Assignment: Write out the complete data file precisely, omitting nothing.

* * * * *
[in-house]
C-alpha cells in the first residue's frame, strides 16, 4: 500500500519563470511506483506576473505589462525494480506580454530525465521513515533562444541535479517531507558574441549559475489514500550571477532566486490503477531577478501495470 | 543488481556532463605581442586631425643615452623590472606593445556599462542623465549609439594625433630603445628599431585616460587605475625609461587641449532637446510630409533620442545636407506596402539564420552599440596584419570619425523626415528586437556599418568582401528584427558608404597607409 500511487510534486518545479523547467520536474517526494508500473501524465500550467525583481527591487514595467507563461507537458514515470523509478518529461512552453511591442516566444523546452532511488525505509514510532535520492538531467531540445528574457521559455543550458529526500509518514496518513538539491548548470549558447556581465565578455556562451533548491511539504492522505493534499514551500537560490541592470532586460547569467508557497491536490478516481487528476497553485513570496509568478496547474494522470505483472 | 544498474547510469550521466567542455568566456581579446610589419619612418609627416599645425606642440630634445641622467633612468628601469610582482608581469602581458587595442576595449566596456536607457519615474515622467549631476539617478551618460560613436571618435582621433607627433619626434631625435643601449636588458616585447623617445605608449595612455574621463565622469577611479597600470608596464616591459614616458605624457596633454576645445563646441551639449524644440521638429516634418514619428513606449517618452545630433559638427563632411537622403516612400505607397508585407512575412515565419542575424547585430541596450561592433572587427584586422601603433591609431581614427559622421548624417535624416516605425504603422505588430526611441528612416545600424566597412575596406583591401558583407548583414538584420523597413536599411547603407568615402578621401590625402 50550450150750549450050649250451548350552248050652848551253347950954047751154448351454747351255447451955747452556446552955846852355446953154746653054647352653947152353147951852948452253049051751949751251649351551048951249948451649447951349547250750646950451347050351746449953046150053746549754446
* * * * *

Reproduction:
[in-house]
C-alpha cells in the first residue's frame, strides 16, 4: 500500500519563470511506483506576473505589462525494480506580454530525465521513515533562444541535479517531507558574441549559475489514500550571477532566486490503477531577478501495470 | 543488481556532463605581442586631425643615452623590472606593445556599462542623465549609439594625433630603445628599431585616460587605475625609461587641449532637446510630409533620442545636407506596402539564420552599440596584419570619425523626415528586437556599418568582401528584427558608404597607409 500511487510534486518545479523547467520536474517526494508500473501524465500550467525583481527591487514595467507563461507537458514515470523509478518529461512552453511591442516566444523546452532511488525505509514510532535520492538531467531540445528574457521559455543550458529526500509518514496518513538539491548548470549558447556581465565578455556562451533548491511539504492522505493534499514551500537560490541592470532586460547569467508557497491536490478516481487528476497553485513570496509568478496547474494522470505483472 | 544498474547510469550521466567542455568566456581579446610589419619612418609627416599645425606642440630634445641622467633612468628601469610582482608581469602581458587595442576595449566596456536607457519615474515622467549631476539617478551618460560613436571618435582621433607627433619626434631625435643601449636588458616585447623617445605608449595612455574621463565622469577611479597600470608596464616591459614616458605624457596633454576645445563646441551639449524644440521638429516634418514619428513606449517618452545630433559638427563632411537622403516612400505607397508585407512575412515565419542575424547585430541596450561592433572587427584586422601603433591609431581614427559622421548624417535624416516605425504603422505588430526611441528612416545600424566597412575596406583591401558583407548583414538584420523597413536599411547603407568615402578621401590625402 50550450150750549450050649250451548350552248050652848551253347950954047751154448351454747351255447451955747452556446552955846852355446953154746653054647352653947152353147951852948452253049051751949751251649351551048951249948451649447951349547250750646950451347050351746449953046150053746549754446